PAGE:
Business leaders tell Cameron Britain must remain in EU
Britain must remain part of the EU and reform it from within, business leaders told British Prime Minister David Cameron, warning that a possible exit from the bloc could isolate the country's economy.
As Britain gears up for a planned "in or out" referendum in 2017, British employers' group the Confederation of British Industry (CBI) said there was no viable alternative to remaining in the EU but laid out a wish-list of reforms to make membership more beneficial.
"Closing ourselves off from the world cannot be the answer. The stakes have never been higher," CBI president Mike Rake told the organisation's annual conference.
"Britain's role in the world has always been to embrace openness, to seize opportunity, harness global trends and maximise our integration with the world's economies."
Mr Cameron, seeking to put an end to decades of public and political division over Britain's EU membership, has pledged to fight for reform in Europe and to put the changes to voters in a 2017 referendum, assuming he wins an election due in 2015.
Mr Cameron wants Britain to stay in a reformed EU, but cautioned that the referendum outcome was still in the balance.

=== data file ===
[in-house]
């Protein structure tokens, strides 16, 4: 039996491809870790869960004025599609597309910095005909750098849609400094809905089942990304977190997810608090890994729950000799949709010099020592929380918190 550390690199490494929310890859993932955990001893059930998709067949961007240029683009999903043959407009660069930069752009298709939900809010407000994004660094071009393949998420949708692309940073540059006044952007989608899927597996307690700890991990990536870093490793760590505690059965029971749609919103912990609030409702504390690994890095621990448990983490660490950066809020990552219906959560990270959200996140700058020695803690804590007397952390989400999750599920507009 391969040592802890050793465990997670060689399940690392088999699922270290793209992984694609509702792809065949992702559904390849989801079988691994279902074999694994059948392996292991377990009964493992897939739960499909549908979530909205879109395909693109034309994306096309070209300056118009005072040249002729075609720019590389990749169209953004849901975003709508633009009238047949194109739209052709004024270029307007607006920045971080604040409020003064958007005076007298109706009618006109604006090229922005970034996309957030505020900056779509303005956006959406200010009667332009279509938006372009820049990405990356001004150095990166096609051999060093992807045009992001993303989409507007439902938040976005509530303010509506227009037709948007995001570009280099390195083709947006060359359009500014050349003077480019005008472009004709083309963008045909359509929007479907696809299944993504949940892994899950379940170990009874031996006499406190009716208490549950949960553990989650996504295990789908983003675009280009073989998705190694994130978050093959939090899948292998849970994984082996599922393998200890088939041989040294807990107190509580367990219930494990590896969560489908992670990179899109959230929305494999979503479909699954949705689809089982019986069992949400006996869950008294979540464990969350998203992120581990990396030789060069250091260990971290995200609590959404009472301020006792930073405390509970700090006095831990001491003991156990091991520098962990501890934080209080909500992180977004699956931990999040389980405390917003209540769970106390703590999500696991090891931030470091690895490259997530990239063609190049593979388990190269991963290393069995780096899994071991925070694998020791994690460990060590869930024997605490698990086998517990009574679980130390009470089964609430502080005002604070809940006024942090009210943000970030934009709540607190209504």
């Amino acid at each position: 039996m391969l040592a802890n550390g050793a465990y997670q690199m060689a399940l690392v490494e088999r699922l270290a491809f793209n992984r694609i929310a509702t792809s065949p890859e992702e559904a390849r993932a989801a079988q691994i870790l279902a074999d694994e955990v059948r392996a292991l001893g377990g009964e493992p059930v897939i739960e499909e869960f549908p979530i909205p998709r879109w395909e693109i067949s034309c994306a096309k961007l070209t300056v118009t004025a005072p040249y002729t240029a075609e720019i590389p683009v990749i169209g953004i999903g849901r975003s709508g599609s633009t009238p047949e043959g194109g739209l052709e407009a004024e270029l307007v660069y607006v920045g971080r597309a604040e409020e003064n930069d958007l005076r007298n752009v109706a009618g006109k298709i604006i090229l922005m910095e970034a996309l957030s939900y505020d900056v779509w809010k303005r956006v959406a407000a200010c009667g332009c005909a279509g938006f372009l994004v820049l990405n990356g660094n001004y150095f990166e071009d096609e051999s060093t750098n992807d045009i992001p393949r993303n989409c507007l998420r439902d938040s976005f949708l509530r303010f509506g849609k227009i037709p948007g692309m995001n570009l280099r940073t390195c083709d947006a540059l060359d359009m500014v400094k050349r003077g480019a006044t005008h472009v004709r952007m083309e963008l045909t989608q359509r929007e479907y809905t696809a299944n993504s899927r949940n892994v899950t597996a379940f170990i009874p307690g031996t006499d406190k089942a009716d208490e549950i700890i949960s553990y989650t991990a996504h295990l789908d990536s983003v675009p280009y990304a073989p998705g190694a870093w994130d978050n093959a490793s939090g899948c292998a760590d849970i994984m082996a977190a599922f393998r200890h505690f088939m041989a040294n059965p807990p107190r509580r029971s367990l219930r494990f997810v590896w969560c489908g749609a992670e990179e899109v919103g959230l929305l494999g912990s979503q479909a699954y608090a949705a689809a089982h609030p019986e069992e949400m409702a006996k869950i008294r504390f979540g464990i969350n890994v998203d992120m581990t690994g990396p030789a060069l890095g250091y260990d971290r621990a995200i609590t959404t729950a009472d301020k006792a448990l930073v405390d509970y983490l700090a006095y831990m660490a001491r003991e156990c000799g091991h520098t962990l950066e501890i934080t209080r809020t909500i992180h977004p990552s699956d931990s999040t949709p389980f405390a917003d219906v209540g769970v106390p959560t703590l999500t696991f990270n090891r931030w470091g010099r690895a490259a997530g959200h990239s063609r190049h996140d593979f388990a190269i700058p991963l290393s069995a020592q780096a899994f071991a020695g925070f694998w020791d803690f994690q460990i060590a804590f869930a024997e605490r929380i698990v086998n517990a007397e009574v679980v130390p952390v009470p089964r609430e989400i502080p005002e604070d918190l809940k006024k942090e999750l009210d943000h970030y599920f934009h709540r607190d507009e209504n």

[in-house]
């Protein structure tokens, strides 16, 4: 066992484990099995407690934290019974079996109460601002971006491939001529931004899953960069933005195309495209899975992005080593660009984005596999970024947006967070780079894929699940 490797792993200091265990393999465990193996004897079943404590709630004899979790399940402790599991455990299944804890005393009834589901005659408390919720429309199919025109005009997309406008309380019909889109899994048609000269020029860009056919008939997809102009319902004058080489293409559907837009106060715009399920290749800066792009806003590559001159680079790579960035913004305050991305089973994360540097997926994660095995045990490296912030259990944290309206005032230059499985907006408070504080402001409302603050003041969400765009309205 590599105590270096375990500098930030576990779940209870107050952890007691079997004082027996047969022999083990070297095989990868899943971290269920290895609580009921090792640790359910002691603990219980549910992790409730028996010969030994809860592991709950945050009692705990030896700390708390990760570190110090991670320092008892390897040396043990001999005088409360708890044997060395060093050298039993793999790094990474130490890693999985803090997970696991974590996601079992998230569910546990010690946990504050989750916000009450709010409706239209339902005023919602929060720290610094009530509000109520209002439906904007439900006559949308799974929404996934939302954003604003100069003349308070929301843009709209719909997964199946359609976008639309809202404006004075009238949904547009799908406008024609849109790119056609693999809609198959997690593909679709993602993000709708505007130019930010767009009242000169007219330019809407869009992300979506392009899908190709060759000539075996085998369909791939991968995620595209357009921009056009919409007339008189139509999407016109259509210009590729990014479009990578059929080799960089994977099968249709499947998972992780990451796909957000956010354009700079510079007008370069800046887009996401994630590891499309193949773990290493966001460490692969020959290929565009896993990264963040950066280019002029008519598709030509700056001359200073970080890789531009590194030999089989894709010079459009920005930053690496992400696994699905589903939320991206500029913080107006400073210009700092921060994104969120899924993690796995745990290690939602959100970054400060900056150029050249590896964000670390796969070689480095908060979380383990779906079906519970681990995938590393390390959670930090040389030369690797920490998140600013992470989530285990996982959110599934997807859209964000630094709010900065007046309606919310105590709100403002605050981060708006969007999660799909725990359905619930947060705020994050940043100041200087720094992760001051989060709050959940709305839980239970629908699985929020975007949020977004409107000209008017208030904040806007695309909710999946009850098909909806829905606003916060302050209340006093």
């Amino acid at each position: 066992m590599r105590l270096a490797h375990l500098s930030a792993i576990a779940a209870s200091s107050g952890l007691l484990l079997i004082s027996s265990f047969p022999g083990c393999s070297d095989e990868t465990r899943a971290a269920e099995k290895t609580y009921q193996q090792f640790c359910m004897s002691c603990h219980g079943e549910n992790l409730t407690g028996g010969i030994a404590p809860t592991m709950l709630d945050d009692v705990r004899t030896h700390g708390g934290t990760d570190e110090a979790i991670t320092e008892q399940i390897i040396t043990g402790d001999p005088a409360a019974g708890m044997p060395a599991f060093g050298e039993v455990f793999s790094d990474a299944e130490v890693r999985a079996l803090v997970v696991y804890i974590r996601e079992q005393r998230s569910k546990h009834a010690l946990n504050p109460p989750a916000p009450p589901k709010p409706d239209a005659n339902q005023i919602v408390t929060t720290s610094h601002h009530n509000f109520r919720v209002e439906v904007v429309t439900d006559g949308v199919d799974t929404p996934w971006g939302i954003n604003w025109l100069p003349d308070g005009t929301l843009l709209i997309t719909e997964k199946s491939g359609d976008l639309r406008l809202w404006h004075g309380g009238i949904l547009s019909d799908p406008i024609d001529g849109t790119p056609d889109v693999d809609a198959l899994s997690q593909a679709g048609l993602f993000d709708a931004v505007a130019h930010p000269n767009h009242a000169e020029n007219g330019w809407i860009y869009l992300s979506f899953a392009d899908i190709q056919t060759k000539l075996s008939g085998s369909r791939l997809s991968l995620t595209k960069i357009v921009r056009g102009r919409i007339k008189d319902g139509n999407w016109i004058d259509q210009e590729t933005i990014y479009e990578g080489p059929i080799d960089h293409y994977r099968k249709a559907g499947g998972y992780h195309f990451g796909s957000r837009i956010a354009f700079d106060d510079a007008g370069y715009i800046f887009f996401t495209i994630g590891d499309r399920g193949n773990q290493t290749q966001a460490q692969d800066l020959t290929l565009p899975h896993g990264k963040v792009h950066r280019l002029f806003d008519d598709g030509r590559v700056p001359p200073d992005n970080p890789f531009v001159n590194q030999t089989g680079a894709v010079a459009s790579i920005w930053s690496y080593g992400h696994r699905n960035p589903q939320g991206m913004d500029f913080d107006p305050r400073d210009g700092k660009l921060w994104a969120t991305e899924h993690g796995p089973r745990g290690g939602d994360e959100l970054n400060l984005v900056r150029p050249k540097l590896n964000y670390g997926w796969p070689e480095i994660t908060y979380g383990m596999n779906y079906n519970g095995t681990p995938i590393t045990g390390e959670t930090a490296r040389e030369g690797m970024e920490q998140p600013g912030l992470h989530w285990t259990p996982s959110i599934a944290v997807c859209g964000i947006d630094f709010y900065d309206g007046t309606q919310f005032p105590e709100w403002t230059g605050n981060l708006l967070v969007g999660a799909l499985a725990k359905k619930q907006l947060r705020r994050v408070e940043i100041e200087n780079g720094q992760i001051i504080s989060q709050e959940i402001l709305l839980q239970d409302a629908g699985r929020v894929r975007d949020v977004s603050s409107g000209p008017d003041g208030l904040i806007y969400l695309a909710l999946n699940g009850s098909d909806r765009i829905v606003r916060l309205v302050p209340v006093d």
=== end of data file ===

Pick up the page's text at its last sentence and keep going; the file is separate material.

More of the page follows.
"It is my judgment that our current consent for remaining inside the EU is wafer thin," Mr Cameron told the conference.
"We haven't made the argument enough about why Europe matters and, frankly, there are lots of things in the European Union that badly need reform."
Divided public opinion over Europe poses one of the biggest obstacles to Mr Cameron winning a second term in 2015. He is under pressure from eurosceptic MPs in his ruling Conservatives to stem a loss of support to the UK Independence Party , which calls for an immediate withdrawal from the EU.
A poll last month showed that if a referendum was held in 2014, 46pc of people would back withdrawal from the EU and 38pc would vote to stay.
The macroeconomic think-tank NIESR said yesterday there was a lack of adequate analysis to help inform voters on the economic consequences of Britain pulling out of the EU.
NIESR's director Jonathan Portes said producing such work would be a formidably difficult task, but highlighted the risk that Britain's large financial services sector would suffer and that external investment could be "seriously damaged".
The CBI said the EU needed a moratorium on new legislation in specific fields such as employment law and also to cut back on "lifestyle rules" governing areas like diet and gambling where it accused the European Commission of "mission creep".